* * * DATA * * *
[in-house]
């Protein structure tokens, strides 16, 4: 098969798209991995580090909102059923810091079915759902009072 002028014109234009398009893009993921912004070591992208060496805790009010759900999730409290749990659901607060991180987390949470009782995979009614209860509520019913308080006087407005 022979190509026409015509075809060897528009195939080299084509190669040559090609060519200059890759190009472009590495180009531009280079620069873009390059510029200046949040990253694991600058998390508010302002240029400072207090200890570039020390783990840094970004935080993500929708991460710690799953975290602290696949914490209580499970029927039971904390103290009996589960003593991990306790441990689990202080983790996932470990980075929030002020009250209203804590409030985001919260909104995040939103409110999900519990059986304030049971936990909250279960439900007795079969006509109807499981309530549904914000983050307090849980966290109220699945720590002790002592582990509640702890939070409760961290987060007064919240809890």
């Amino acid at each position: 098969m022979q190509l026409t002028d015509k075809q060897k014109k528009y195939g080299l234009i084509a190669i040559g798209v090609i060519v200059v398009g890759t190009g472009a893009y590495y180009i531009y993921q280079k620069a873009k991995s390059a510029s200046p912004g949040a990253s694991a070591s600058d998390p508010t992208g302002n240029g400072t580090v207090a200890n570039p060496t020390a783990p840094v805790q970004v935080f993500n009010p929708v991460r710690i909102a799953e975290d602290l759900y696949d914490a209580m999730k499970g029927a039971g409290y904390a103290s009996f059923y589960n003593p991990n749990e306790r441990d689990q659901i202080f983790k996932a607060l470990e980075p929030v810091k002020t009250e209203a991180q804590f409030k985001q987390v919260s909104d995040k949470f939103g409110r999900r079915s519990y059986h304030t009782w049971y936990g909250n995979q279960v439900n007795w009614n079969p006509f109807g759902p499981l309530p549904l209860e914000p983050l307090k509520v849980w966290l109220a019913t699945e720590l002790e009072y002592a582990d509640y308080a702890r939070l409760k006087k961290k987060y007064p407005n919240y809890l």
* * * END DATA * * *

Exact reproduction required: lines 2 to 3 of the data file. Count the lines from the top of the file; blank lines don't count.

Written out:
């Protein structure tokens, strides 16, 4: 098969798209991995580090909102059923810091079915759902009072 002028014109234009398009893009993921912004070591992208060496805790009010759900999730409290749990659901607060991180987390949470009782995979009614209860509520019913308080006087407005 022979190509026409015509075809060897528009195939080299084509190669040559090609060519200059890759190009472009590495180009531009280079620069873009390059510029200046949040990253694991600058998390508010302002240029400072207090200890570039020390783990840094970004935080993500929708991460710690799953975290602290696949914490209580499970029927039971904390103290009996589960003593991990306790441990689990202080983790996932470990980075929030002020009250209203804590409030985001919260909104995040939103409110999900519990059986304030049971936990909250279960439900007795079969006509109807499981309530549904914000983050307090849980966290109220699945720590002790002592582990509640702890939070409760961290987060007064919240809890």
């Amino acid at each position: 098969m022979q190509l026409t002028d015509k075809q060897k014109k528009y195939g080299l234009i084509a190669i040559g798209v090609i060519v200059v398009g890759t190009g472009a893009y590495y180009i531009y993921q280079k620069a873009k991995s390059a510029s200046p912004g949040a990253s694991a070591s600058d998390p508010t992208g302002n240029g400072t580090v207090a200890n570039p060496t020390a783990p840094v805790q970004v935080f993500n009010p929708v991460r710690i909102a799953e975290d602290l759900y696949d914490a209580m999730k499970g029927a039971g409290y904390a103290s009996f059923y589960n003593p991990n749990e306790r441990d689990q659901i202080f983790k996932a607060l470990e980075p929030v810091k002020t009250e209203a991180q804590f409030k985001q987390v919260s909104d995040k949470f939103g409110r999900r079915s519990y059986h304030t009782w049971y936990g909250n995979q279960v439900n007795w009614n079969p006509f109807g759902p499981l309530p549904l209860e914000p983050l307090k509520v849980w966290l109220a019913t699945e720590l002790e009072y002592a582990d509640y308080a702890r939070l409760k006087k961290k987060y007064p407005n919240y809890l």